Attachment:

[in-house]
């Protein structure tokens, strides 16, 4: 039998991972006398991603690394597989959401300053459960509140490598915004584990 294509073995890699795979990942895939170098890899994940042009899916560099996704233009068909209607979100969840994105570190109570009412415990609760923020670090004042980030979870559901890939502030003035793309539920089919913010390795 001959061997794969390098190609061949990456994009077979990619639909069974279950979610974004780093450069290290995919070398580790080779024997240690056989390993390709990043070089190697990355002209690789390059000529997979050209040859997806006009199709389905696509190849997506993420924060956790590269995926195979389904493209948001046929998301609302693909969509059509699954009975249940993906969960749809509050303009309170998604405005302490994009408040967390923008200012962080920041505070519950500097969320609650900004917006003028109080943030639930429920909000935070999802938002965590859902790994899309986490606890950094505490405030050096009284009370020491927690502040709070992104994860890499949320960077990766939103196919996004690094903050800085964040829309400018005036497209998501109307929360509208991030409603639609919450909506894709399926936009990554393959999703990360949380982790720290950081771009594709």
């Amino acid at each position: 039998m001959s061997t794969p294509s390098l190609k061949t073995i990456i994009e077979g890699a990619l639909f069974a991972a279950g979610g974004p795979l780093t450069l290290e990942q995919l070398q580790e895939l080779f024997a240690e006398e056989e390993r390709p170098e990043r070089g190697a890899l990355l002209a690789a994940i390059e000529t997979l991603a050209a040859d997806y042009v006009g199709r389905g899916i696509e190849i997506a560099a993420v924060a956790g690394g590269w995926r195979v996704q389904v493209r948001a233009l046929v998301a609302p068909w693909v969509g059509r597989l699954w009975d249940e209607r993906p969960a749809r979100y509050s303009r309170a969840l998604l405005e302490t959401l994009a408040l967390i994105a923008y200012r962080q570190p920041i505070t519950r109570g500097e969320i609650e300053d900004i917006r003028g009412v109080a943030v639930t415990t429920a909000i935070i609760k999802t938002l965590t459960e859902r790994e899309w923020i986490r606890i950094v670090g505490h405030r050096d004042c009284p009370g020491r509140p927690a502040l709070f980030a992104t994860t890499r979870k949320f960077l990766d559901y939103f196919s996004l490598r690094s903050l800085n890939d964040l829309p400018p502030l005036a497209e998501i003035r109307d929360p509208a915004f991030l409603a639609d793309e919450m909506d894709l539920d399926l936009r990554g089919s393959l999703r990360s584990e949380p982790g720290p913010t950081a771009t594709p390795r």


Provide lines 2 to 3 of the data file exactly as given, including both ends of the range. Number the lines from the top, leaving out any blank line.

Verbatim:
């Protein structure tokens, strides 16, 4: 039998991972006398991603690394597989959401300053459960509140490598915004584990 294509073995890699795979990942895939170098890899994940042009899916560099996704233009068909209607979100969840994105570190109570009412415990609760923020670090004042980030979870559901890939502030003035793309539920089919913010390795 001959061997794969390098190609061949990456994009077979990619639909069974279950979610974004780093450069290290995919070398580790080779024997240690056989390993390709990043070089190697990355002209690789390059000529997979050209040859997806006009199709389905696509190849997506993420924060956790590269995926195979389904493209948001046929998301609302693909969509059509699954009975249940993906969960749809509050303009309170998604405005302490994009408040967390923008200012962080920041505070519950500097969320609650900004917006003028109080943030639930429920909000935070999802938002965590859902790994899309986490606890950094505490405030050096009284009370020491927690502040709070992104994860890499949320960077990766939103196919996004690094903050800085964040829309400018005036497209998501109307929360509208991030409603639609919450909506894709399926936009990554393959999703990360949380982790720290950081771009594709």
């Amino acid at each position: 039998m001959s061997t794969p294509s390098l190609k061949t073995i990456i994009e077979g890699a990619l639909f069974a991972a279950g979610g974004p795979l780093t450069l290290e990942q995919l070398q580790e895939l080779f024997a240690e006398e056989e390993r390709p170098e990043r070089g190697a890899l990355l002209a690789a994940i390059e000529t997979l991603a050209a040859d997806y042009v006009g199709r389905g899916i696509e190849i997506a560099a993420v924060a956790g690394g590269w995926r195979v996704q389904v493209r948001a233009l046929v998301a609302p068909w693909v969509g059509r597989l699954w009975d249940e209607r993906p969960a749809r979100y509050s303009r309170a969840l998604l405005e302490t959401l994009a408040l967390i994105a923008y200012r962080q570190p920041i505070t519950r109570g500097e969320i609650e300053d900004i917006r003028g009412v109080a943030v639930t415990t429920a909000i935070i609760k999802t938002l965590t459960e859902r790994e899309w923020i986490r606890i950094v670090g505490h405030r050096d004042c009284p009370g020491r509140p927690a502040l709070f980030a992104t994860t890499r979870k949320f960077l990766d559901y939103f196919s996004l490598r690094s903050l800085n890939d964040l829309p400018p502030l005036a497209e998501i003035r109307d929360p509208a915004f991030l409603a639609d793309e919450m909506d894709l539920d399926l936009r990554g089919s393959l999703r990360s584990e949380p982790g720290p913010t950081a771009t594709p390795r």